‘Siddhartha Treated Us Like Family’: K’taka Coffee Estate Workers
Hundreds of estate workers and villagers gathered at VG Siddhartha’s funeral in Chikkamagaluru.
Rajesh, 23, ran along the narrow road leading to the Chatnahalli estate in Karnataka’s Chikkamagaluru. Catching his breath, he asked those returning from the estate house ‘if it was done’. The passerby assured him there was time, but he needed to rush.
With no vehicles allowed, Rajesh had to walk close to three kilometres to reach the estate house, but he had never met or spoken to the man he was rushing to pay tribute to. He only knew of VG Siddhartha, the man behind the sprawling CCD empire, from his father’s stories.
“I have seen sir a few times, but have never met him. But, I have heard a lot about him from father, who used to work as a supervisor in the estate. I couldn’t pay my respects at the public function, so I came running here,” he said, after the cremation.
On Wednesday, when Siddhartha was finally laid to rest in the same estate from where Café Coffee Day’s journey began, hundreds of estate workers and villagers stood by his family, sharing their grief.
Laid to Rest by Son
The son of a coffee plantation owner, Siddhartha comes from a family that has a 140-year history of growing coffee. Although he tried his luck in the stock market in his early days, he eventually returned to the family business.
Chatnahalli estate was the epicentre of Siddhartha’s expansion plans into the coffee business and was one of the reasons why, even though the cremation was announced to be a private function, hundreds of villagers and estate workers gathered around the house.
On Wednesday, Siddhartha’s son Amartya lit the funeral pyre after the last rites were performed, as per the traditions of the Vokkaliga community, breaking down several times while performing the rituals.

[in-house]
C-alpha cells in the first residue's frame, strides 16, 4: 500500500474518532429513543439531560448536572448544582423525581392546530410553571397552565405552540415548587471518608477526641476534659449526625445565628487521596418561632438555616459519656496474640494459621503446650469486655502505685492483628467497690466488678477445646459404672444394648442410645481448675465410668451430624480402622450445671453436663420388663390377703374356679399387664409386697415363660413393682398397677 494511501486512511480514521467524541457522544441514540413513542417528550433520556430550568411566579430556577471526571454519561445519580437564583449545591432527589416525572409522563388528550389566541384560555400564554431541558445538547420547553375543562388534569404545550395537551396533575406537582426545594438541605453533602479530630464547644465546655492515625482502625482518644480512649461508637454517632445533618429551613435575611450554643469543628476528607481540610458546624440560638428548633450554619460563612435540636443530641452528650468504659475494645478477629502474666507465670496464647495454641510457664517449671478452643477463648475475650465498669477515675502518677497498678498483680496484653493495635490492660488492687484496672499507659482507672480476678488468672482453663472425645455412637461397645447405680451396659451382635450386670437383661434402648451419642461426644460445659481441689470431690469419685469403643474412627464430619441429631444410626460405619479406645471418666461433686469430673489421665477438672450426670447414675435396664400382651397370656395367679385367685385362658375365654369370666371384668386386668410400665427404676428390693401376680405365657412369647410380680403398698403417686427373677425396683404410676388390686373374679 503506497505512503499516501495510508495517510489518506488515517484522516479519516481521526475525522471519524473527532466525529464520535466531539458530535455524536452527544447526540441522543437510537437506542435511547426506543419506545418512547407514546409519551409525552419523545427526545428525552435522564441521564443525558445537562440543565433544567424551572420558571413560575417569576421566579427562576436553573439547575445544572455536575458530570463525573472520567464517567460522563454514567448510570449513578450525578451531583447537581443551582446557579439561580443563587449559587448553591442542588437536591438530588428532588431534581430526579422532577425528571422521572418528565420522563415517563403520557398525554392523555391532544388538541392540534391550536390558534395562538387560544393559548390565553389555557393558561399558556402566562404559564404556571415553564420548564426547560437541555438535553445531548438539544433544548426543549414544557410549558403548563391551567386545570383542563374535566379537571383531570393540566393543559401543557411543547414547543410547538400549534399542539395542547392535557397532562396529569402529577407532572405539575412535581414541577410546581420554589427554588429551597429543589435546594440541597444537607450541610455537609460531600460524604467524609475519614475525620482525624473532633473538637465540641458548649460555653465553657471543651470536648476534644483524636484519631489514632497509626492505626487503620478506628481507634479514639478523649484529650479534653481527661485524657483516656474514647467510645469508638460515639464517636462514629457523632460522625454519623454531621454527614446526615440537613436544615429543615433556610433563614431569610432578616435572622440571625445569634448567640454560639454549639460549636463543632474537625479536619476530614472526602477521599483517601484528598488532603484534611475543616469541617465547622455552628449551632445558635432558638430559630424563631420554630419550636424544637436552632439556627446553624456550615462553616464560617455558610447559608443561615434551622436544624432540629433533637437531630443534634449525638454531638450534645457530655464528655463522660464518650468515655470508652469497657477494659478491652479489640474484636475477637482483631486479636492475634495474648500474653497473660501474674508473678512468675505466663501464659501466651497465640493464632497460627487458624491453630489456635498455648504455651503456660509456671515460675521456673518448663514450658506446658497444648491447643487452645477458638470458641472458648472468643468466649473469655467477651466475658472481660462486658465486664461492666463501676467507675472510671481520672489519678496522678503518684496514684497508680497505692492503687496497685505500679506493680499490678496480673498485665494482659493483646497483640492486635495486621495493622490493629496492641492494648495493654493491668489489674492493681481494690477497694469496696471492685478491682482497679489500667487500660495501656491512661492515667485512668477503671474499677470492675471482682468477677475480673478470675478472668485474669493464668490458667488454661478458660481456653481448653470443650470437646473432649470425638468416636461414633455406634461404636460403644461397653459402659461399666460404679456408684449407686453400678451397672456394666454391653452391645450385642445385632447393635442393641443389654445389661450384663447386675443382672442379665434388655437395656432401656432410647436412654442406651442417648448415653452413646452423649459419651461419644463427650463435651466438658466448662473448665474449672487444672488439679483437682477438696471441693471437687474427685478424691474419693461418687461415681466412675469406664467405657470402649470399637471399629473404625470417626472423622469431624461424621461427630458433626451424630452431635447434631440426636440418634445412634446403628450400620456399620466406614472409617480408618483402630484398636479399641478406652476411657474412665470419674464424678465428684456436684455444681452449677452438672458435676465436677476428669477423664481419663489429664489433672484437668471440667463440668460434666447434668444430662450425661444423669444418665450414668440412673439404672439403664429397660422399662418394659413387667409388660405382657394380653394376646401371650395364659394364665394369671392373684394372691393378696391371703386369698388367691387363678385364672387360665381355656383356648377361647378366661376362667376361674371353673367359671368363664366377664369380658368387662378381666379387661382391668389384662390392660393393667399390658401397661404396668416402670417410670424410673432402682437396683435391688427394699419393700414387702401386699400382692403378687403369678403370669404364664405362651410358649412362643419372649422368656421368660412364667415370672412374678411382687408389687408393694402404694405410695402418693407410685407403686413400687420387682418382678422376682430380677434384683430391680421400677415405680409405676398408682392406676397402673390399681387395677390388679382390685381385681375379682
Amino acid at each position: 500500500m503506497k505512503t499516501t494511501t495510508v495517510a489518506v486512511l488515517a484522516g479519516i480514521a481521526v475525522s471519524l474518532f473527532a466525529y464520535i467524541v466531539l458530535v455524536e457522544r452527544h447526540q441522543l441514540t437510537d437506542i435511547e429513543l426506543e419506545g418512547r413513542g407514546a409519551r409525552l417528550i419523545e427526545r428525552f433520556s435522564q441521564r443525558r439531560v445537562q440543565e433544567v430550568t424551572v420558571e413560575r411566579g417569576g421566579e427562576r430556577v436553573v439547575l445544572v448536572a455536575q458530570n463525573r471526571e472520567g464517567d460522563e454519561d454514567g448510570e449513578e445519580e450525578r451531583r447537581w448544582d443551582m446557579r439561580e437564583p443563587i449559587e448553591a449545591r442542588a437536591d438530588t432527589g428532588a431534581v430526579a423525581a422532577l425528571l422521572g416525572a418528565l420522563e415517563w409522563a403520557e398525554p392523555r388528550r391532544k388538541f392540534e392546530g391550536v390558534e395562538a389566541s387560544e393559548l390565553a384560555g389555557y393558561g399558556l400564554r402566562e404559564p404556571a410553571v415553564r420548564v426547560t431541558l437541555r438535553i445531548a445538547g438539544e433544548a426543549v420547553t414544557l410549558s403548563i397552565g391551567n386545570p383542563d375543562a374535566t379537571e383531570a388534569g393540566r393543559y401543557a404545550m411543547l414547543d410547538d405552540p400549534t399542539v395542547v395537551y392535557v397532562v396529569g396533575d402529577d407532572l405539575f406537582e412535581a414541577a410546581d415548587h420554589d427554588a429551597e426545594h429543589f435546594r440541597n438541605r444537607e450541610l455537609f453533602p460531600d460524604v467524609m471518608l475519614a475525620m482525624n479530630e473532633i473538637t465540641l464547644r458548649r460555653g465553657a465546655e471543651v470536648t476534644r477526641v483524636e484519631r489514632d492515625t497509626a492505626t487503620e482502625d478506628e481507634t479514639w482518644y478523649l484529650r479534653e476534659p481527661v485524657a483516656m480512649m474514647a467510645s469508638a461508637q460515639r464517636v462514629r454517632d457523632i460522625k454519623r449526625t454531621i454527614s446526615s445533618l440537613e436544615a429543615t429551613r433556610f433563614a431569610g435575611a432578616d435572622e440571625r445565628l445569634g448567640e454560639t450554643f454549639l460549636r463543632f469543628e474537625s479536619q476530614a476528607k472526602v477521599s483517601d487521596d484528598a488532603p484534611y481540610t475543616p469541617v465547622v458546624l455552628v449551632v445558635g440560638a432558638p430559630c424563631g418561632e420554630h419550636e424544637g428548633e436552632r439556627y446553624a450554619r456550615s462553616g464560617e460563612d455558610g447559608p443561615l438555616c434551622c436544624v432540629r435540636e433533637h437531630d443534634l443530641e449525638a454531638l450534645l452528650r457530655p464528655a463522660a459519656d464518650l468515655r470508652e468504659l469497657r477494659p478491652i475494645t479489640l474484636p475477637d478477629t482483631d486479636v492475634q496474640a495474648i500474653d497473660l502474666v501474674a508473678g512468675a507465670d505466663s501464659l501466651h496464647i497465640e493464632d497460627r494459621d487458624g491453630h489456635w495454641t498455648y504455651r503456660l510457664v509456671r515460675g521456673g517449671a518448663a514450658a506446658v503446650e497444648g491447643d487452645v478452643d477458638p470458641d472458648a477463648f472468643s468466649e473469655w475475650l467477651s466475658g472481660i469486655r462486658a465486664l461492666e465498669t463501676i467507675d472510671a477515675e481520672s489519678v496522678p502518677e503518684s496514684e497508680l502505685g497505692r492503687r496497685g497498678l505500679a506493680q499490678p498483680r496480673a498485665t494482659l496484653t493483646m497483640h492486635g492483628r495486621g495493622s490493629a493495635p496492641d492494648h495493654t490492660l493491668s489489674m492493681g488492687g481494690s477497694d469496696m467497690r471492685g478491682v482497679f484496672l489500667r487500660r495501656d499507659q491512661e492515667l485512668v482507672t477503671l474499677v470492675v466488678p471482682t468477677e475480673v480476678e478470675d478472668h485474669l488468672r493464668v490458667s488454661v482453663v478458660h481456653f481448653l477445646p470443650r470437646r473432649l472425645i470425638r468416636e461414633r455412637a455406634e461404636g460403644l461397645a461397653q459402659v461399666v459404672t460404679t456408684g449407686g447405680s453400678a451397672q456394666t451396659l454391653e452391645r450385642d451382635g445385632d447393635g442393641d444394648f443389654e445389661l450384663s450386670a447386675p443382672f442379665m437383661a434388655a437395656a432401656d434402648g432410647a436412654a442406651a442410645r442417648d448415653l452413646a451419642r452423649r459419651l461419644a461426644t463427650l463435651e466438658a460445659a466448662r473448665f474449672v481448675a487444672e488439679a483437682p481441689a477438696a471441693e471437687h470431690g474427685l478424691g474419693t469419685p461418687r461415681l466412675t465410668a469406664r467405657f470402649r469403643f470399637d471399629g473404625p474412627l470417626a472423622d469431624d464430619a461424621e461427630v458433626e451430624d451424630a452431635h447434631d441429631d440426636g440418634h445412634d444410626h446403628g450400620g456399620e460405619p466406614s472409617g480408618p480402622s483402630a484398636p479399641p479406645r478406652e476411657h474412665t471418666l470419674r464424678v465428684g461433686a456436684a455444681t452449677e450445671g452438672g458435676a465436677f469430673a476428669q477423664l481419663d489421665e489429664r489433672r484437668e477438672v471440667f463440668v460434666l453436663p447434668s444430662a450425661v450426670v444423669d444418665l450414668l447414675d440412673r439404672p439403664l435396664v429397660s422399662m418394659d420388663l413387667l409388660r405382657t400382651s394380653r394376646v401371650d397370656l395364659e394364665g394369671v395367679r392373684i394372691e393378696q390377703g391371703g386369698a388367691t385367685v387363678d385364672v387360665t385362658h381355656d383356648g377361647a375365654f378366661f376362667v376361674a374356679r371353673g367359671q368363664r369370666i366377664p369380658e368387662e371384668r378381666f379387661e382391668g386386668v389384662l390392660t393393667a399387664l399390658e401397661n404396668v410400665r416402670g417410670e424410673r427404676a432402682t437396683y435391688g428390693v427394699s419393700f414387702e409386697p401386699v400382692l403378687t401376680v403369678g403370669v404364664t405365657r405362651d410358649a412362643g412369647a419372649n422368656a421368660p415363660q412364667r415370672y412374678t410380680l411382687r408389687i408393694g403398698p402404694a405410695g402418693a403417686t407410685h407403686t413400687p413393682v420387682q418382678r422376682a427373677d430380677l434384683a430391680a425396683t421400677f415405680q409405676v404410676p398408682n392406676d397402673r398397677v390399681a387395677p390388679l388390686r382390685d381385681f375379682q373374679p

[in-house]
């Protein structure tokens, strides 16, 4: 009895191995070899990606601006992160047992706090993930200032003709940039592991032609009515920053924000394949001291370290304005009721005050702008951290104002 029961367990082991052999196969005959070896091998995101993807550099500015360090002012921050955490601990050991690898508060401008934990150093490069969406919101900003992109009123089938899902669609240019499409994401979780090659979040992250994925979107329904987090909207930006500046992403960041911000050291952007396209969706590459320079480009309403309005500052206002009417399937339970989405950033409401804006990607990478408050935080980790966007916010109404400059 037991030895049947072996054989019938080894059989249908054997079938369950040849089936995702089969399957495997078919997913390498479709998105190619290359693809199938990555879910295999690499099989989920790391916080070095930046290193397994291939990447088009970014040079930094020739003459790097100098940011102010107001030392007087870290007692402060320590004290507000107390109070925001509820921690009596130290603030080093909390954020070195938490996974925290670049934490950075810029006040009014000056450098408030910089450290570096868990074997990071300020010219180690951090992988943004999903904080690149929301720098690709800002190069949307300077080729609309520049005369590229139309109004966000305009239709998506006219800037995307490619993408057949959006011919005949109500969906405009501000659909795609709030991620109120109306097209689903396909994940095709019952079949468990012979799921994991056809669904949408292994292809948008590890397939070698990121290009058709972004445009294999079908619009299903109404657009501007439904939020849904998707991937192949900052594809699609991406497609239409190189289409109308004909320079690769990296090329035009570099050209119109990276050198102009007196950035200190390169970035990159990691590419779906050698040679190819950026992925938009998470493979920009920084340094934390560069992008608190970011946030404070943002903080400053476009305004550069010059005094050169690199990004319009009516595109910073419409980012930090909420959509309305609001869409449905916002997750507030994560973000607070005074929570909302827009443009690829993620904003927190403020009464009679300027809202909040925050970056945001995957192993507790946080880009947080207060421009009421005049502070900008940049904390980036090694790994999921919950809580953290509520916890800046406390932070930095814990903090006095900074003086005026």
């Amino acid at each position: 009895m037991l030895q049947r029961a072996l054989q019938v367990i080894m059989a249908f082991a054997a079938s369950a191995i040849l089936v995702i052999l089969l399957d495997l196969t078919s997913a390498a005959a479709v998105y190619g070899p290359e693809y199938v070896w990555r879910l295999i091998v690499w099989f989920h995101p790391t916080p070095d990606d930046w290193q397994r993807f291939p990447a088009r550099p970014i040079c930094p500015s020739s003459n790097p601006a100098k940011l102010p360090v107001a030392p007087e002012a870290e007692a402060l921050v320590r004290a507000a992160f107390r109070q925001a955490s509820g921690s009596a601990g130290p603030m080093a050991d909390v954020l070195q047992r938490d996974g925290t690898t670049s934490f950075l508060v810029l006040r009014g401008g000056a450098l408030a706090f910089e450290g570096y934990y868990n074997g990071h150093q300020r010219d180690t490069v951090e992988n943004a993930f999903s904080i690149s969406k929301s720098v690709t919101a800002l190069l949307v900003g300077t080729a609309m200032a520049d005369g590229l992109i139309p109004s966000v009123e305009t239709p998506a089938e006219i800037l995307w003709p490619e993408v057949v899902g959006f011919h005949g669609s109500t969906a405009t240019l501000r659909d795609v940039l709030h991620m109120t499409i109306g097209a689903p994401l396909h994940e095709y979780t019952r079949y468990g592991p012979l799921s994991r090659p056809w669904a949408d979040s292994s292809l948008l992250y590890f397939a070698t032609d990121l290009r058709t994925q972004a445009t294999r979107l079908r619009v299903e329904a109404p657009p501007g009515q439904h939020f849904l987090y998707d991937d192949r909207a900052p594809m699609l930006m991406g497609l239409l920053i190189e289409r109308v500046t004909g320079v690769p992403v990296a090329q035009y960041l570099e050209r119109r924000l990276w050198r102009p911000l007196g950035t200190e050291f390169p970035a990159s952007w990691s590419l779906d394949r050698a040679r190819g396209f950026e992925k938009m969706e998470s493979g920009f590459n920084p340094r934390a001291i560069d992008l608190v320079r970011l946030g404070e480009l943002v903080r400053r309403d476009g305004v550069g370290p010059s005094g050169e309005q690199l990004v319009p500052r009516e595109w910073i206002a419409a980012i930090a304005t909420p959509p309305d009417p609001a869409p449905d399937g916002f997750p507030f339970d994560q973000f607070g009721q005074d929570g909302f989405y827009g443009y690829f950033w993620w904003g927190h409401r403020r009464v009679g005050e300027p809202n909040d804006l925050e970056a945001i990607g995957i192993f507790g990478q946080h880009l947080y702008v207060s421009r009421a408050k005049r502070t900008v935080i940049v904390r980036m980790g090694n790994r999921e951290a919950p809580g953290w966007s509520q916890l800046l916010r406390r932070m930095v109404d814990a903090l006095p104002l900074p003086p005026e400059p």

While the cremation was underway, Gangaiah Hegde, Siddhartha’s 96-year-old father, was in a private hospital in Mysuru, where he had slipped into coma, unaware of his son’s death.
‘We Thought He Was Kidnapped, Never Thought of Suicide’
The Chatnahalli estate employs 68 labourers, five staffers and two drivers. Mallesha, 36, is one of the two drivers.
Standing near the row houses within the estate, Mallesha said that he had met Siddhartha last week, when he had come to Mysuru for his father’s treatment and later dropped by the estate.
“He didn’t say much. He wished us as usual and said that his father is hospitalised. Before leaving, he gave me Rs 500 and asked me to eat dinner with his driver. After that, we heard the news of him going missing (on Monday),” Mallesha said.
When the news of Siddhartha’s disappearance came to light, the thought of the suicide didn’t cross his mind, Mallesha said. He believed that his boss had been kidnapped.
“But when I saw on TV this morning that his body had been recovered, I couldn’t believe it. He has tackled some tough situations, so we never thought he would do such a thing,” Mallesha added.
‘He Gave Us Respect, Treated Us Like Family’
Lokkapa, a supervisor working at the estate, said that he has seen Siddhartha grow up. Right from him childhood to his last days, he never differentiated between anyone, be it a labourer or the chief minister, he said.
“He respected us and never used to consider himself as a landlord or us as workers. And if one of us or our family members fell ill, he used to ensure that the hospital bills were paid. He treated us like family,” Lokkapa said.
On Tuesday, when news of Siddhartha’s disappearance broke on TV, he too believed that the CCD founder had been kidnapped. When asked about the debts his employer had incurred, he said: “We all have debts. He could have repaid any debt he had. But we have lost a man who was like god for us.”
‘He Gave My Sister a Job’
“My sister searching for a job and then one day, we went to meet Siddhartha sir. He wrote a recommendation letter and my sister was hired by Cafe Coffee Day,” recollected Ranjith, a 27-year-old resident of the nearby village.
For Ranjith, Siddhartha was an inspirational figure. According to him, Siddhartha not only created a brand like CCD but also changed the lives of people living in nearby villages, who all were dependent on the coffee business.
“When he started ABC (Amalgamated Bean Coffee) the coffee farmers here got their dues,” he said.
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